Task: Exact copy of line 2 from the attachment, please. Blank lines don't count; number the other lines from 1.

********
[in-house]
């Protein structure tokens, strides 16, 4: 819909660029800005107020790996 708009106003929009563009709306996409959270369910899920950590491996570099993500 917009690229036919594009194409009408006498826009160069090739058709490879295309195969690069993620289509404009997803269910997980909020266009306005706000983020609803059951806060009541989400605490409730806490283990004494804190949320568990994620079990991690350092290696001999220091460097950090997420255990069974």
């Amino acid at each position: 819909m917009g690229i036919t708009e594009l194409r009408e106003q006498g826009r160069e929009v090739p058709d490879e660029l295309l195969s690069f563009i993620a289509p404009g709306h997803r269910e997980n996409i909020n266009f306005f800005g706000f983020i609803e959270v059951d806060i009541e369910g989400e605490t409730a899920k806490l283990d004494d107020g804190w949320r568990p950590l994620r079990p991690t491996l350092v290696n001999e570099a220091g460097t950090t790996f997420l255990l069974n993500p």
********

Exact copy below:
């Protein structure tokens, strides 16, 4: 819909660029800005107020790996 708009106003929009563009709306996409959270369910899920950590491996570099993500 917009690229036919594009194409009408006498826009160069090739058709490879295309195969690069993620289509404009997803269910997980909020266009306005706000983020609803059951806060009541989400605490409730806490283990004494804190949320568990994620079990991690350092290696001999220091460097950090997420255990069974």